“Sinn Féin pressed for the establishment of the Ombudsmans office as a key accountability mechanism and as part of the Patten recommendations. The Office would comprise a body that would represent the public in matters of oversight and investigation into the role of policing in our society. 

“It was envisaged that one of the key elements of this office was to be its independence. If a respected organisation such as CAJ is calling this independence into question well then that is something we need to be cognisant of and such assertions need to be taken seriously. We will be reading this report closely.”

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Sinn Féin group leader in the Seanad David Cullinane today addressed the possibility that the state may be facing a further financial tsunami, in particular relating to personal debt and the Credit Union sector.

Speaking on the Order of Business in the Seanad today, Senator Cullinane highlighted the growing issues which face the credit union sector, as well as the growing amount of household debt.

Senator Cullinane said:

“Household debt now amounts to some 190% of disposable income. This is an incredible figure, which must bring great concern to us all.

“It shows the huge pressures that have been placed on the least well off in this state and it underlines the complete and total failure of both the previous and current governments.

“People are desperately borrowing because they are unable to meet their debts, and pay their bills. This is a direct consequence of government policies of cutting wages, of cutting the hours of workers, of underemployment as well as unemployment. Many of these debts are credit union debts.

“We are now facing the possibility that credit unions may need to be bailed out. This will cost tax payers more money, perhaps as much as €500m.

“Much of the criticism which was levelled at the previous Dáil was on the basis that it was perceived to be asleep at the wheel. Let's not be accused of the same, it is crucially important that we have that discussion, and that debate, and that we do not sleep walk in to a crisis.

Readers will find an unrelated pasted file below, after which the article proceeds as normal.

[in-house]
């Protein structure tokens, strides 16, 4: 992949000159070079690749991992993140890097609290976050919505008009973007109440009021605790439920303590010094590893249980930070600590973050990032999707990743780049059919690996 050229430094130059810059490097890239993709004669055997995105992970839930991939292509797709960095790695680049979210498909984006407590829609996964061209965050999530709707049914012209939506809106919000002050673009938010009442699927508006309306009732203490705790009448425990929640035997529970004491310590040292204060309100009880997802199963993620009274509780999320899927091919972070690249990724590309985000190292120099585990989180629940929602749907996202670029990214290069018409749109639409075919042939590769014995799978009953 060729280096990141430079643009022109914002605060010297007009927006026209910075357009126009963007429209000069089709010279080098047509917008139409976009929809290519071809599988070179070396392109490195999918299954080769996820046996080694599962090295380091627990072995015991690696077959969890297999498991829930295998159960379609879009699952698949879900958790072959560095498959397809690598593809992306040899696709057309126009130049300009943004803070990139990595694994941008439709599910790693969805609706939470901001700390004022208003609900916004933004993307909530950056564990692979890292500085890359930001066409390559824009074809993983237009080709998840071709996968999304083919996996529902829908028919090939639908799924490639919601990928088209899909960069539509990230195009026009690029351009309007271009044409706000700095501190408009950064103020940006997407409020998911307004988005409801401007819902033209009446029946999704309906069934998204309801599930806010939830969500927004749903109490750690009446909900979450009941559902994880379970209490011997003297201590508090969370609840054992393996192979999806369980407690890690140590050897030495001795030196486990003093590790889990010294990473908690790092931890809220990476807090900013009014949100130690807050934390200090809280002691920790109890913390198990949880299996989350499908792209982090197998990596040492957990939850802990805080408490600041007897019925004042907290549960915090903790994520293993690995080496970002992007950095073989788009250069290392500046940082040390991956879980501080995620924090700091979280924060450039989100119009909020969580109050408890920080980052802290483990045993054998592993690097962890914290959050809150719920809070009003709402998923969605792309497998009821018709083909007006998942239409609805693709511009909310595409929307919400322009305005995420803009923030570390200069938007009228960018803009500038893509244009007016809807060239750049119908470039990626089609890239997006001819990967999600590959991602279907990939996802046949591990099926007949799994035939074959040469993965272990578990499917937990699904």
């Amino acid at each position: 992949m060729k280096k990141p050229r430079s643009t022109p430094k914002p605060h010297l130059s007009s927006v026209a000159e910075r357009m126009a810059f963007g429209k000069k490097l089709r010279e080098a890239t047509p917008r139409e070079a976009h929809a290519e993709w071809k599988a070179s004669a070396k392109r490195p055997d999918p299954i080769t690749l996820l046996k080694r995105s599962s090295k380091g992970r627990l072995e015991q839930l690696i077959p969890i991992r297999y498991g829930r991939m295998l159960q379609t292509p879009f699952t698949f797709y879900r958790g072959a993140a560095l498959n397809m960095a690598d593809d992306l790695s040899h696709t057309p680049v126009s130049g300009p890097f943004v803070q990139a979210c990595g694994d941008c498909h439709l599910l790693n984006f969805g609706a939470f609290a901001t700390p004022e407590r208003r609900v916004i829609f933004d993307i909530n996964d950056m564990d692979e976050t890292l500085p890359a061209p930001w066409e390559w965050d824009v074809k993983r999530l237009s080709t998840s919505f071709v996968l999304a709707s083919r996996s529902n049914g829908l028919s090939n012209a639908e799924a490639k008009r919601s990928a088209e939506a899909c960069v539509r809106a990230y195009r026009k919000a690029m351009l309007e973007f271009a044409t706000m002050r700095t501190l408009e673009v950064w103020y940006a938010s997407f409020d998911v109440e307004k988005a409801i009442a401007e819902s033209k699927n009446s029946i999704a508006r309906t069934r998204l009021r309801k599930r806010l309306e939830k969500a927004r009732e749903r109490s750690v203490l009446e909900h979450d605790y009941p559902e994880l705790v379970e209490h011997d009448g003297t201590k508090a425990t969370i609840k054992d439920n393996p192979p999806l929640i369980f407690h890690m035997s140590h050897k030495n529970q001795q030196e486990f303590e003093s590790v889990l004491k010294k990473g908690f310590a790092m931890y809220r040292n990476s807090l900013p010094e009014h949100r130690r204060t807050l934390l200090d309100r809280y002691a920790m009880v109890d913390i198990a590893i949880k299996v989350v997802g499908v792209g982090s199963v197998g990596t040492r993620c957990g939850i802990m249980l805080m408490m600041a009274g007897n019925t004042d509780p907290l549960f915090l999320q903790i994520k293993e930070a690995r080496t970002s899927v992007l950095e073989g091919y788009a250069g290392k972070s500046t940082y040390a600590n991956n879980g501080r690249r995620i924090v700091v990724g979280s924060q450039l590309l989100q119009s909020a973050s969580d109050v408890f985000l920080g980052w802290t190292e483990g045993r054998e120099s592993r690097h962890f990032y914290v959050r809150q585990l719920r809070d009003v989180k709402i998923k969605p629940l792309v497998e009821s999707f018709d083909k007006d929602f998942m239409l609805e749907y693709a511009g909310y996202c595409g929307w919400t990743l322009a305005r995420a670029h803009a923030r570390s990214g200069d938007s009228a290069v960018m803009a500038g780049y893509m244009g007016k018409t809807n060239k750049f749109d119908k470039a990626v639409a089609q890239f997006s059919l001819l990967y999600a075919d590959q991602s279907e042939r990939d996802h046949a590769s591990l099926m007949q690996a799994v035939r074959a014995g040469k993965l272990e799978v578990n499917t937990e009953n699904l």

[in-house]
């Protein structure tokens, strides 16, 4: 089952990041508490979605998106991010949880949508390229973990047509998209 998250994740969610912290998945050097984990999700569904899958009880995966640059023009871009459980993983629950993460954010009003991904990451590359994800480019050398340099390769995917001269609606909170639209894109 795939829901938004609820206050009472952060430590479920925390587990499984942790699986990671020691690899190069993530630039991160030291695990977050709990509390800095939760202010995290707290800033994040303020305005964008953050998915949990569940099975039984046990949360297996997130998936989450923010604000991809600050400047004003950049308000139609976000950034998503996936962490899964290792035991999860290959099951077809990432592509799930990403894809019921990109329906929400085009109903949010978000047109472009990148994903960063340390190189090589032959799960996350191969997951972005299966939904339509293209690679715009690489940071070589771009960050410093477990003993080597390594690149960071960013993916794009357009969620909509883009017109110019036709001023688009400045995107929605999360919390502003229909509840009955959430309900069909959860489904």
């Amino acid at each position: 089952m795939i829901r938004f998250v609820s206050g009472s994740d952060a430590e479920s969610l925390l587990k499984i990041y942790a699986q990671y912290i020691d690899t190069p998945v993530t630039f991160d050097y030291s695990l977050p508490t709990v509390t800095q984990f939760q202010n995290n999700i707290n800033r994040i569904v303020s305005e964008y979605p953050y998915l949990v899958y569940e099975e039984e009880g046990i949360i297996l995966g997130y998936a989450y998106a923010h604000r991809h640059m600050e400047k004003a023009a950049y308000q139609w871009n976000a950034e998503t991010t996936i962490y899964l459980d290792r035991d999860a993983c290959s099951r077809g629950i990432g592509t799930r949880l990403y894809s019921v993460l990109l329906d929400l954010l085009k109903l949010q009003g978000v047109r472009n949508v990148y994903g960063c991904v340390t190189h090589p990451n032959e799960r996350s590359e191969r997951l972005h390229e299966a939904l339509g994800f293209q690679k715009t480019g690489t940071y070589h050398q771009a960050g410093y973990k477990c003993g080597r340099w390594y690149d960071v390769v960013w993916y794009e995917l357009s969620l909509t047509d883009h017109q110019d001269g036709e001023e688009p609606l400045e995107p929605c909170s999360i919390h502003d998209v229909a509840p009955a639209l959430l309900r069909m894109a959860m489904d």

“The government’s policies are having the opposite effect to what was intended. We are facing another potential financial tsunami if corrective action is not taken.”

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Speaking in the Dáil on the Sinn Féin Motion against the introduction of water charges, Laois-Offaly TD Brian Stanley called on members of the Labour Party who would have previously been against water charges before they entered Government to keep the promises they made to the electorate.

Deputy Stanley said;

“The purpose of this Private Member’s Motion is to restate Sinn Féin’s opposition to the Government’s proposed introduction of water charges. People should not have to pay for this essential public service which is a recognised as a basic human right.

“It is our belief, one which is not shared by the Government parties, that there should be equitable access to water without discrimination – including discrimination based on grounds of income. We are calling on all Members of the House to support this motion – including those in the Labour Party who would have previously been against water charges before they entered Government; those who told the electorate before the elections that they would help them out of the hopeless economic hell-hole that they now reside within.

“Little has changed between then and now except for the dates, the currency used, and the eradication of the principles of certain TDs, combined with a wholesale disregard for the promises they made to the people who gave them the votes that enabled them to drive home in the comfort of their Ministerial cars.